The chaos and noise, abundant in the neighborhood’s narrow streets and alleyways as well as by the pool, are often emphasized in long-shots and counterposed by lengthy, contemplative close-ups that, coupled with Tamer Karawan’s poignant yet strangely uplifting music, soften the film around the edges, further contributing to its “femininity.” Yet some scenes seem to drag on longer than they should, highlighting a deeper problem in the film’s pacing. It has been widely reported that Abu Zikry chose to remove a considerable chunk of her film in post-production, after it was rejected by the Venice Film Festival for being too long. The decision, unfortunately, comes at the expense of the film’s flow, as well as the development of its characters, and the editing fails to cover the ragged seams.
But the most obvious shortcoming is the men. As a result of the removal of most of his scenes, Farouk al-Fishawy’s role as Farghaly comes off as bland and ineffective. His relationship to Laila is unclear (for no particular reason, we only find out for sure that he is her father well into the film), and his character serves no dramatic purpose. Laila’s brother, meanwhile, has a clear function: he represents religious extremism, a notion that is admittedly hard to avoid if your focus is oppressed women in a city like Cairo. Yet, like most Egyptian films to date, A Day for Women fails to depict the ultra-religious character with depth or complexity, opting instead for the usual stereotype of the sexually frustrated brute, made even more shallow by the younger Fishawy’s one-dimensional performance. The glitches in the portrayal of both father and son make their final melodramatic confrontation, no doubt intended to be a tearjerker, feel forced and unconvincing.
Similarly, a pivotal, emotionally-charged scene between Ahmed (Mahmoud Hemeida) and Shamiya backfires due to the absence of proper build-up. Everything we know about Ahmed up to that point, we have found out through dialogue as he recounted stories of his past; we don’t really have a sense of who he is. Hearing about a character rather than seeing them can work in literature, but in film it’s rarely a good idea.
This is not to say that such exposition is always unwelcome. One of the film’s most important moments is a monologue where a drunk Shamiya laments her loneliness and the life choices that lead her to it. She complains of the hot flushes brought on by menopause, and mourns her beautiful body, now sagging with the weight of her advancing age, never having known the pleasures of sex. When Shamiya speaks of her decision to stay a virgin, her voice drips with regret: “I have demeaned my own body,” she says. Usually when such language is used by a woman in an Egyptian film, you’d expect her to be referring to the “disgrace” of having had sex outside the confines of marriage, yet here it is the opposite. Shamiya thinks she has debased her body by depriving it of an experience it was designed to enjoy. Such a judgment-free acknowledgment of female sexuality, especially at middle age, is uncommon in Egyptian cinema.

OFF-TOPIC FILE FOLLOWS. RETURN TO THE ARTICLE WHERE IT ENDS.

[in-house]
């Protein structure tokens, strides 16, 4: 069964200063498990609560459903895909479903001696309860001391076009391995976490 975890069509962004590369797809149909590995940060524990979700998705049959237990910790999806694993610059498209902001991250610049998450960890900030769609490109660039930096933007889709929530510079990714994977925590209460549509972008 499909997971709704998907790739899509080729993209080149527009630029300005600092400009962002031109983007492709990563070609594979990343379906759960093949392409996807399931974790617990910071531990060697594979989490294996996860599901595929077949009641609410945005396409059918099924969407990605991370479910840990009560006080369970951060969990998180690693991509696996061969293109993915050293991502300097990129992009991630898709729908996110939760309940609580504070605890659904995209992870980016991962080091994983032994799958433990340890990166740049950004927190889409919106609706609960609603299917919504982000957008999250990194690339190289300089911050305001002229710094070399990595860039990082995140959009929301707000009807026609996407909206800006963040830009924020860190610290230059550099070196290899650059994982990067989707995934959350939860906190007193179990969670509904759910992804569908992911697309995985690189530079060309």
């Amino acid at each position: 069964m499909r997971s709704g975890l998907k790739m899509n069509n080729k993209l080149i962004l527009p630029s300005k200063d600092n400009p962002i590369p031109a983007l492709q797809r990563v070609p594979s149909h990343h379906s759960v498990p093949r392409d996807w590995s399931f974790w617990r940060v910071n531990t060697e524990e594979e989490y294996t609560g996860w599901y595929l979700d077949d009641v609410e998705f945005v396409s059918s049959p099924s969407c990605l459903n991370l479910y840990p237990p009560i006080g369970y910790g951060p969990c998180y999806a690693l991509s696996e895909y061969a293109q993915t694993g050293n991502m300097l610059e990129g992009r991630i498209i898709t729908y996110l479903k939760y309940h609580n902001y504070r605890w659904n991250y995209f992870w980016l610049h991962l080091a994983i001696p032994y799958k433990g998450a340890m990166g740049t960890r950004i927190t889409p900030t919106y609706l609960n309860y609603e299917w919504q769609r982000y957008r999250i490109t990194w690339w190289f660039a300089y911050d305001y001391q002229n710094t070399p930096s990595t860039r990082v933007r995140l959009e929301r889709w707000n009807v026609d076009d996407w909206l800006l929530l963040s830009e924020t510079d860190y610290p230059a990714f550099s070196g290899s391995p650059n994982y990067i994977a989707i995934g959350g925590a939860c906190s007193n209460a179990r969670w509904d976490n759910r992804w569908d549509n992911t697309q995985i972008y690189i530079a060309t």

This isn’t the only instance where A Day for Women does justice to the issue. Although the film is chiefly about women’s bodies, the camera almost never falls into the trap of assuming a male gaze. The women’s figures are not beautified or hyper-sexualized; they come in all shapes and sizes, they are dressed in mismatched and unflattering outfits, their movements are clumsy and spontaneous — they are real. And while there is lust in Ibrahim’s eyes as they follow Azza in the scene mentioned earlier, it is reciprocated: later, Azza hides too, and watches him with equal desire, admiring the movement of his muscled arms as he changes a tire. It may be a man’s world, but this is definitely not a man’s film.
A Day for Women is imperfect, and its flaws sit right at its center. Yet it honors its subject, and lives up to its name.